While there may be other categories in the Grand Prix d’Horlogerie de Genève (GPHG) with more complicated watches and more sparkling watches, the category that the still predominantly male mechanical watch buying public pays most attention to, is “Best Men’s Watch”. And in 2016 that prestigious award went to the Grönefeld 1941 Remontoire.
The Quill & Pad panel reflects on watchmaking’s biggest night: the Grand Prix d’Horlogerie de Genève, often described as the Oscars of watchmaking. In this segment, we chat about what we liked and what we didn’t like, which watches won and why we think they did.
We also express a bit of dismay at times.
Our panel members are nearly unanimous in their predictions for the winner of the top prize in the 2016 Grand Prix d’Horlogerie de Genève: the Aiguille d’Or. While two members of the panel could not settle on just one winner, calling a tie between two and even three watches, for Ian the winner is crystal clear. Let us know which timepieces you think will be crowned with the Aiguille d’Or in 2016.
Our panel members choose their winners in the Men’s category of the GPHG between the Czapek Genève 33 bis Quai des Bergues, Tudor’s Heritage Black Bay, the Hermès Slim d’Hermès Email, Chopard’s L.U.C XPS 1860, Urban Jürgensen’s Reference 2340, and the Grönefeld 1941 Remontoire.
The Grönefeld 1941 Remontoire, introduced at Baselworld 2016, is the next step in the ongoing evolution of the Grönefeld brothers’ burgeoning dynasty. The watch’s concept revolves around a key feature, the remontoire, which also references the church clock. Read on to find out why.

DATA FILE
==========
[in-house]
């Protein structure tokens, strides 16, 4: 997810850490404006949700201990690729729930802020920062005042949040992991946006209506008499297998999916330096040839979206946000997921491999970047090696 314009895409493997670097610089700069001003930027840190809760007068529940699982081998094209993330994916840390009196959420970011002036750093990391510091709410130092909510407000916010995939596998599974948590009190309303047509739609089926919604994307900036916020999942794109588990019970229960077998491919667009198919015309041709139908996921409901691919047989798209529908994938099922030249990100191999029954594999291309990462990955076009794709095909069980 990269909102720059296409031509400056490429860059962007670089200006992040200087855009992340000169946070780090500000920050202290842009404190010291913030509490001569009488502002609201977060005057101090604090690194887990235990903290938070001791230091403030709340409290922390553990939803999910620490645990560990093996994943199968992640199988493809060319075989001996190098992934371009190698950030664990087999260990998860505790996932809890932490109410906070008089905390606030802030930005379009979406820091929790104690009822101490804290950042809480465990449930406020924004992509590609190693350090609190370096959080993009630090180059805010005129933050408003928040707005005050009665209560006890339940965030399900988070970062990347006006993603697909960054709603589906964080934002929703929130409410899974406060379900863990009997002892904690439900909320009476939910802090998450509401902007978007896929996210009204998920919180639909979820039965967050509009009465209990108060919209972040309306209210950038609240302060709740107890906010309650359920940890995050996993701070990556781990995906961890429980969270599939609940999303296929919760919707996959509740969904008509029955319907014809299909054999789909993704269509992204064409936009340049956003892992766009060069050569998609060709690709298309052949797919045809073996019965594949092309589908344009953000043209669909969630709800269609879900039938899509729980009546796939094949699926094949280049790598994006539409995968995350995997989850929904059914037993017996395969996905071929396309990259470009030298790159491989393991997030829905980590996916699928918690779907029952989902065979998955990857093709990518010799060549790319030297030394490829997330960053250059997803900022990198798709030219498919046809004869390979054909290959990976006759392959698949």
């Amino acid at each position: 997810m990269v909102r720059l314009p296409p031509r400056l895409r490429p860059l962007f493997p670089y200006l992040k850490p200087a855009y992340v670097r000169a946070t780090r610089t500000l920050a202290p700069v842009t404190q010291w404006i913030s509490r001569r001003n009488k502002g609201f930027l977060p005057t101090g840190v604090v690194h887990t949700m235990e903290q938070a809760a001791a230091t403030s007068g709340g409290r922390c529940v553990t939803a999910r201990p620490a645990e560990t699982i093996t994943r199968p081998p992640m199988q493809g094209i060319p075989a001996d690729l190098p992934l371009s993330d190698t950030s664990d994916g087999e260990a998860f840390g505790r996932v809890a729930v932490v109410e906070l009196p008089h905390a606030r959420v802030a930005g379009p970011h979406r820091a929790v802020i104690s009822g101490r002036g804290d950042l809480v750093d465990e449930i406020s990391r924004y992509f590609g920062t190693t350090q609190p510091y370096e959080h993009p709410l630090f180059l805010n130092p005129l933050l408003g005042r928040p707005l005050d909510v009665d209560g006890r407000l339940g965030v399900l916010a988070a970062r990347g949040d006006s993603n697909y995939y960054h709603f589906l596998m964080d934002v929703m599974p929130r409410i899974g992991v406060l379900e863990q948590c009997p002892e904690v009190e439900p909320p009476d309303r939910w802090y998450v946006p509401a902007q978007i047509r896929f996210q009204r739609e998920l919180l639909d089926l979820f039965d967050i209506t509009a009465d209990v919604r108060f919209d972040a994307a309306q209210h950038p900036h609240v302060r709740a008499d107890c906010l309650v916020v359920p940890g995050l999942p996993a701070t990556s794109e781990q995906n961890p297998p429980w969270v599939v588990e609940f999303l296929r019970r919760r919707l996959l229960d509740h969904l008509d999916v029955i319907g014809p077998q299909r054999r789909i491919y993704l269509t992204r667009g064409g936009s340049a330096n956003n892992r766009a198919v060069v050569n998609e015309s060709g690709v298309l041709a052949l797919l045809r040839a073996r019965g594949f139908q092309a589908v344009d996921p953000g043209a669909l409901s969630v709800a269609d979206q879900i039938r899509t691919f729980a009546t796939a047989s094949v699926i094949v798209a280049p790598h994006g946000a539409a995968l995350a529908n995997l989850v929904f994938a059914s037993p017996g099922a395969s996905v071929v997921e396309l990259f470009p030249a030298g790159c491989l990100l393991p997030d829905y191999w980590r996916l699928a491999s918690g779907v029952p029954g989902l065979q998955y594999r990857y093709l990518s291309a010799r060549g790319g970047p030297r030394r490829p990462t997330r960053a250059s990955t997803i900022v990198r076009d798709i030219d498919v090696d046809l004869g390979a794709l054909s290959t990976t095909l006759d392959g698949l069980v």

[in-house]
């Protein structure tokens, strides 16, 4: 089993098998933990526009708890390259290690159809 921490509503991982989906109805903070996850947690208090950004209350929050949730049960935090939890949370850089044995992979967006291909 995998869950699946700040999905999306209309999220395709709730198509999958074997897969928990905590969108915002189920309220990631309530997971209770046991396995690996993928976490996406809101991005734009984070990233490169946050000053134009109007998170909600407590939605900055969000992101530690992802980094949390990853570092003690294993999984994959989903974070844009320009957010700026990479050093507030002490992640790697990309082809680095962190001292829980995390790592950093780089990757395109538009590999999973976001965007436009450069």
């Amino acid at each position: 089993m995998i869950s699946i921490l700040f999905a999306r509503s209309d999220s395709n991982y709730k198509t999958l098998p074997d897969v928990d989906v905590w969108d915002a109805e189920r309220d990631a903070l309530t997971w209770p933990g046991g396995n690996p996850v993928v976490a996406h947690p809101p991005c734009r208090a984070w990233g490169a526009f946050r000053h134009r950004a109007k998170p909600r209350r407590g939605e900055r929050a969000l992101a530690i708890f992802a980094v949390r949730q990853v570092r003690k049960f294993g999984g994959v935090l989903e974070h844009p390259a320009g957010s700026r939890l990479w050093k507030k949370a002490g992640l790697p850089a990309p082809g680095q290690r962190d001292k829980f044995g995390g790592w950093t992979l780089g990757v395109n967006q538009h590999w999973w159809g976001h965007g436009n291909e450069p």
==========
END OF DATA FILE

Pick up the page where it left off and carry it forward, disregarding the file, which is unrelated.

Please join our Quill & Pad round table discussion on Baselworld 2016. This time we take on some of the same topics that GaryG and his collector group use to the discuss their impressions of a watch fair: best of show, worst of show, watch you would buy with your own money, watch you would buy if money were no object, investment watch, patronage watch, fun watch, and a fantasy money no object watch.
This week’s caption competition is a hard one as it has quite a disparate mix of subjects including a Grönefeld One Hertz, lots of snow (it was shot in the Arctic Circle), and a few dogs for good measure. What appropriate, funny, or sarcastic comment can you think up as a caption or for the optional speech bubble?
I’m just back from an excellent SalonQP 2015. The exhibition was awash with fantastic timepieces, but here’s one that caught my eye: a unique piece Parallax Tourbillon in platinum with black dial and bright red highlights by Bart and Tim Grönefeld, two excellent fraternal watchmakers from the Netherlands.
For this special article, I have the pleasure of covering the wonderful Grönefeld One Hertz! For a watch fanatic, and especially for lovers of independent watch brands, it’s a dream come true to meet the makers of the watches that we admire. With the Grönefeld brothers, it’s that pleasure multiplied by two.
The dead beat seconds complication was developed so that the second hand on the wristwatch would move in the same way as a high-end, precious clock might. Dead beat seconds is a fairly rare addition to a watch movement in the modern age. In fact, it is almost never seen. Nevertheless, we found five watches outfitted with dead beat seconds at Baselworld 2015.